Plastic Tax and Sugar Tax are theoretically aimed at reducing the consumption of sweetened drinks and the production of plastic goods, considered harmful to the environment and health.

To understand the effect of these measures, a more detailed analysis of the same is necessary.

Italian Plastic Tax is related to the European Single-Use Plastics Directive, adopted last May by the EU Council; it applies to the consumption of the so-called "single-use items" ("SUI") intended to have function of containing, protecting, handling or delivering goods or food products. The SUI that fall within the scope of the Plastic Tax are those realized by using, even partially, plastic materials made of organic polymers of synthetic origin and which are not conceived, designed or placed on the market to make several transfers during their life cycle or to be re-used for the same purpose for which they were designed.

These items also include those SUI used for the closure, marketing or presentation of the same SUI or of products entirely made of materials other than plastics, as well as semi-finished products, realized by using, even partially, plastic materials used in the production of SUI. Tetrapak materials, initially excluded from the scope of the Italian Plastic Tax, now fall within the scope of the national legislation in its final version.

On the contrary, SUI which are compostable (pursuant to UNI EN 13432: 2002), as well as containers of medicines and medical devices, are excluded from the scope of the tax.

The obligation of payment shall be borne by the manufacturer located in the national Italian territory, or by the person who, in the exercise of his economic activity, purchases SUI in other European countries, or by the importer within Italian territory of the same from extra-EU countries, or by the seller who, within its economic activity, transfers these materials to private consumers. The tax becomes payable at the time of production or introduction/import of SUI in the national territory.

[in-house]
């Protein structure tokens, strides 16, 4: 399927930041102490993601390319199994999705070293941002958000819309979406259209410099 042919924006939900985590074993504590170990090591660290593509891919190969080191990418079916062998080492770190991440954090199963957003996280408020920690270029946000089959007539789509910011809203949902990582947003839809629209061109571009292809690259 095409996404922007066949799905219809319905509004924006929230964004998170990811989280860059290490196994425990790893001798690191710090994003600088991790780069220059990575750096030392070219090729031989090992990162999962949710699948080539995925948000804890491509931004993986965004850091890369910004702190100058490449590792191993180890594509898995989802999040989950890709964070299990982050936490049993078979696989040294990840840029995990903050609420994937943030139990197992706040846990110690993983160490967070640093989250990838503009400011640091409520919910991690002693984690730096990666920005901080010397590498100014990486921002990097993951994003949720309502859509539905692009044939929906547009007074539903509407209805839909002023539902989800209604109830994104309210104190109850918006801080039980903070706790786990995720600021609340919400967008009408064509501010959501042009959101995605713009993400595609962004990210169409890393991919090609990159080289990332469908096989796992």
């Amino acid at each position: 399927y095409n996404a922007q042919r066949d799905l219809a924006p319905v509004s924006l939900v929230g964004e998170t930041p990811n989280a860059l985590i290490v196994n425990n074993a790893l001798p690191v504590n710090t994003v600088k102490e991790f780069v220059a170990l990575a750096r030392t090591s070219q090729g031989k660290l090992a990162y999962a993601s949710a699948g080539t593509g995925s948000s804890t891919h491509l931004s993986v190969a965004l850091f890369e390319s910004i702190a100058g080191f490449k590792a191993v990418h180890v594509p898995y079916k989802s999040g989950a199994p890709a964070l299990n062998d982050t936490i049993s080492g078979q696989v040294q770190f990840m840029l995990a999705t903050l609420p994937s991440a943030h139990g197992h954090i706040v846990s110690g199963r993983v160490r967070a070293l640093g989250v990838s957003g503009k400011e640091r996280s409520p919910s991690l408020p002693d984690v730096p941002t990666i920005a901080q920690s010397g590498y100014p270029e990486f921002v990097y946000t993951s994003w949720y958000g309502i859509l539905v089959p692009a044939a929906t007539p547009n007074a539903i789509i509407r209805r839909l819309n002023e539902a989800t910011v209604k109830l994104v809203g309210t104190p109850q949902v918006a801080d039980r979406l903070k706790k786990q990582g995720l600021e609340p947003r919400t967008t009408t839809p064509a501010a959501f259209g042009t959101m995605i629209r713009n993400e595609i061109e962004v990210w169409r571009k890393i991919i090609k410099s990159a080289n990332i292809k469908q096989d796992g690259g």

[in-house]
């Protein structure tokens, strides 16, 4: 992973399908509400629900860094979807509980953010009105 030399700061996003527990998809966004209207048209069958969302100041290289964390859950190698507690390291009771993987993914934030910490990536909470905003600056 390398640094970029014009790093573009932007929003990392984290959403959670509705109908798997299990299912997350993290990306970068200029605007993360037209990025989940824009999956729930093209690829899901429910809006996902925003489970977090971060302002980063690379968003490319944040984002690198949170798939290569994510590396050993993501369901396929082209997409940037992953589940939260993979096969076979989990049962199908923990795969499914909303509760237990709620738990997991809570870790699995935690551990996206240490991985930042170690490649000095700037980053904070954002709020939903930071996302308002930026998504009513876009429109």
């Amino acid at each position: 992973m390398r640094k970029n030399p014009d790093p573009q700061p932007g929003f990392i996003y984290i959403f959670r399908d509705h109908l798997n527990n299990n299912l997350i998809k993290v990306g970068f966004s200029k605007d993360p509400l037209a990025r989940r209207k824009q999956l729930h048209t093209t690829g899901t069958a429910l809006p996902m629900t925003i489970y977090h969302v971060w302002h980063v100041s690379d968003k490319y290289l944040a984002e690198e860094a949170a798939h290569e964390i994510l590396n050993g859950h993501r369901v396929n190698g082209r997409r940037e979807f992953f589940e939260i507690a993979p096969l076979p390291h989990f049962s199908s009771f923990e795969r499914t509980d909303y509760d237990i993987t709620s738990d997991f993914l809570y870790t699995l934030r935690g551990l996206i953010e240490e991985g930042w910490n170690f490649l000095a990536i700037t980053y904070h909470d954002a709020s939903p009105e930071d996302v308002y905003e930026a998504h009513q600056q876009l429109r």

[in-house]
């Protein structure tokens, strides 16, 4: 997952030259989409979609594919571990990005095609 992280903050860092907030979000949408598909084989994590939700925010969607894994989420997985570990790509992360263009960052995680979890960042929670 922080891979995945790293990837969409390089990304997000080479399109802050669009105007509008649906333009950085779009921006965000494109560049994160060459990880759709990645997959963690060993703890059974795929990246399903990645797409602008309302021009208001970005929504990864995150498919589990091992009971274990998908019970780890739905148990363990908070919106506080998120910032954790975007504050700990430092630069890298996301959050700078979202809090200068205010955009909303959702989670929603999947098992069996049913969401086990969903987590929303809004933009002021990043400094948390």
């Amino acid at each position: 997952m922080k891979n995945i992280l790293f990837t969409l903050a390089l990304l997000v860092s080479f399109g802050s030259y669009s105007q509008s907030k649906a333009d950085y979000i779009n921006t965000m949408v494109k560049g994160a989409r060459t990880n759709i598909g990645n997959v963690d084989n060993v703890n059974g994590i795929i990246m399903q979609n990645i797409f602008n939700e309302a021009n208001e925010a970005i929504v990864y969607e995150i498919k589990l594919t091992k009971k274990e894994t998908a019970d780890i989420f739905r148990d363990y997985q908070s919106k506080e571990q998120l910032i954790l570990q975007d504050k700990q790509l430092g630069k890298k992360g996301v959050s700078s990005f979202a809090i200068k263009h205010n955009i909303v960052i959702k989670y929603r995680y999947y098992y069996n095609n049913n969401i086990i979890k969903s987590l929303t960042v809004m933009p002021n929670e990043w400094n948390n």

The tax is set at 0.45 euro per kilogram of plastic material contained in SUI and shall apply from July 2020. 
Penalties for non-payment of the tax are heavy, however are balanced by the recognition of a tax credit of 10% on the expenses incurred by companies for technological adaptation aimed at the production of compostable products between 1st January 2020 and 31st December 2020.

Italian Sugar Tax applies to sweetened drinks with an alcohol content of less than or equal to 1.2% vol., with an overall content of sweeteners equal to or less than 25 grams per litre (for finished products), or 125 grams per kilogram (for products prepared for use after dilution), such as fruit or vegetable juices, mineral and sparkling waters with added sugar or other sweeteners or flavourings, other non-alcoholic drinks, intended for human consumption.

The payment obligation arises at the time of the transfer by the manufacturer or by the national entity that provides for the presentation for sale to consumers on Italian territory, or at the time of purchase by EU countries or import from extra-EU countries.

The tax is set at € 10.00 per hectolitre for finished products and € 0.25 per kilogram for products prepared for use after dilution.